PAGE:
In his first interview since being ousted by independent Senator David Pocock, former ACT senator Zed Seselja has revealed he felt a “deep sense of dread” in the lead-up to the Federal Election.
Mr Seselja’s primary vote in the May election plummeted to less than 25 per cent, well below what he needed to push back against Mr Pocock’s vote and the preferences flowing to him from other progressive minor parties and independents.
That loss ended an 18-year run in both federal and local politics for the former Minister for International Development and the Pacific.
Mr Seselja entered federal politics in 2013 after serving as the Leader of the Opposition in the Territory’s Legislative Assembly.
The loss of the seat marked the first time the ACT has had no Liberal Party representation at a federal level.
He told Sky News that voters had largely formed their view of the Coalition government before the election and that he had been hurt by the election loss and felt a “level of rejection”.
“I certainly had a deep sense of dread going in,” he said.
Mr Seselja conceded this feeling may have been shared by other members of his party.
He said one of the contributing factors to the negative perception of the Morrison government was a belief the vaccine roll-out – or stroll-out as the Opposition labelled it – had been too slow.
“There was a feeling, and certainly a narrative that took hold, that we weren’t getting it done quickly enough,” he said.
Mr Seselja went on to question if it had been a good idea for the government to have listened to its medical advisory body when it limited AstraZeneca to older age groups due to the risk of rare but deadly blood clots.
“I think that really set things back considerably at the time. I think there’s a question mark over whether we should have accepted that advice because I think AstraZeneca is a safe vaccine. I think it’s proven to be a very effective vaccine, but you’re in a difficult spot,” he said.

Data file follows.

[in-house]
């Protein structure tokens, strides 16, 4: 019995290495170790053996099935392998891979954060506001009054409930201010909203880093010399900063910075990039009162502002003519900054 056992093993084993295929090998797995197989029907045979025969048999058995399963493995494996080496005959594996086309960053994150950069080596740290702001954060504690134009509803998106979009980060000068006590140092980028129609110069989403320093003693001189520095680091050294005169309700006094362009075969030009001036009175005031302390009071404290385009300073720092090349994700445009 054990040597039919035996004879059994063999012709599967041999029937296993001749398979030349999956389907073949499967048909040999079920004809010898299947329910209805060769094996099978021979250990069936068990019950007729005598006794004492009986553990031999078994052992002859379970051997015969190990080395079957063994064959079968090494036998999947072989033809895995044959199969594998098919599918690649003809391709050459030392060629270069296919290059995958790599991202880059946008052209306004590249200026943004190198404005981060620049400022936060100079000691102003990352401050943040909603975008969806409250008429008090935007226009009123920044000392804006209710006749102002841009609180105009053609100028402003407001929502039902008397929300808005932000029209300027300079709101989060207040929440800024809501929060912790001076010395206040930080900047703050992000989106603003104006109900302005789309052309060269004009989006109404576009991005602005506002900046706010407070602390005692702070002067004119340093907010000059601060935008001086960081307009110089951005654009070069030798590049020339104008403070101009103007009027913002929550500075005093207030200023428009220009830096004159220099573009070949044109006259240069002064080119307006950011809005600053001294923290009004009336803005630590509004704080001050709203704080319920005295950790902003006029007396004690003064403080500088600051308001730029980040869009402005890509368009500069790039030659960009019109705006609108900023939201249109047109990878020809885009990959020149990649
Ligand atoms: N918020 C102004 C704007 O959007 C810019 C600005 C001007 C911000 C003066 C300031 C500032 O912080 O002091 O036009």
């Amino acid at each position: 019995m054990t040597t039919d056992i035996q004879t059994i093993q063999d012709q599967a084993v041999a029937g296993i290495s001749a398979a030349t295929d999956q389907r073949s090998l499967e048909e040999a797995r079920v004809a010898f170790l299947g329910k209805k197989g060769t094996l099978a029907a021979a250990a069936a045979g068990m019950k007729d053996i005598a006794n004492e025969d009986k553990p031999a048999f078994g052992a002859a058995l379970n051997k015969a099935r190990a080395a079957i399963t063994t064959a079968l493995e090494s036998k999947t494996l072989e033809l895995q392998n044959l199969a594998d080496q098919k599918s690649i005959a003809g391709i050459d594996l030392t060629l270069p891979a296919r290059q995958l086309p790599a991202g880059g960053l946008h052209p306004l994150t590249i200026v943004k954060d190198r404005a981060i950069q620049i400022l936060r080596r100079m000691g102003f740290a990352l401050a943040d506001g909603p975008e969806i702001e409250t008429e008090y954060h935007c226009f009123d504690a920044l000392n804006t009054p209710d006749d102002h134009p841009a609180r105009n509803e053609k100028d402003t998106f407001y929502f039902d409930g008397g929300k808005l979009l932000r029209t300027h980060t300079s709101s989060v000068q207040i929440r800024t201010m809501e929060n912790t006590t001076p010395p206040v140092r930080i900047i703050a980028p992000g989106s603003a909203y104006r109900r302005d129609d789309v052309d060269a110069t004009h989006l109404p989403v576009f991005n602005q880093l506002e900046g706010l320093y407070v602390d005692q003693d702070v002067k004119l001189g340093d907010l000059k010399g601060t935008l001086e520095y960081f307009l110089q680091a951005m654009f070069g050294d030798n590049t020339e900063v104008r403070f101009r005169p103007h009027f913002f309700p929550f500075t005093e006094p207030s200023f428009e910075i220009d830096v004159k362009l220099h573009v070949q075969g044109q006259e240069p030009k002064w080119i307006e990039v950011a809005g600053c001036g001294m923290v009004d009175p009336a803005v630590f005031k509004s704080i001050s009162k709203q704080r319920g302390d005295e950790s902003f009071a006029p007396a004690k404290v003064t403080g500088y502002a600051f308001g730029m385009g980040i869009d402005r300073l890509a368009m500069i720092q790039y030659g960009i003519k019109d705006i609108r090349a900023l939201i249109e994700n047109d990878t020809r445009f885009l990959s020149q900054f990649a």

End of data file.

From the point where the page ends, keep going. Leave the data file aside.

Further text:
He defended National Cabinet but said it became a burden for the government at the time.
“The national cabinet was a correct and heroic response at the time for the country. I think it then became a bit of an albatross,” Mr Seselja said.
“There was a feeling perhaps among some of our people that we didn’t stand up to the premiers.”
Mr Seselja also agreed that an “impression was created” that then-Prime Minister Scott Morrison did not listen to women and their concerns.
“The issues that emerged in [Parliament House] were very distressing, very concerning and of public interest,” he said.
The former Senator said replacing the Prime Minister had not been contemplated in the lead-up to the election.
Since the election loss, infighting has broken out in the ranks of the Canberra Liberals.
The moderate Menzies Group has urged a clean-out of the party’s powerful Management Committee, while other insiders have suggested to Region that the party must steer itself to the centre if it is to have any future success in the electorate.
But many have warned the conservative shadows of Mr Seselja and his allies loom large within the Liberals, despite the election of moderate Elizabeth Lee to the leadership role.
The last Liberal Chief Minister of the ACT, Gary Humphries, told Region in May that Ms Lee had done well to publicly portray the party as more moderate since her appointment to the leadership in 2020, but he said she must now win support within the organisational wing of the party or she risked being undercut.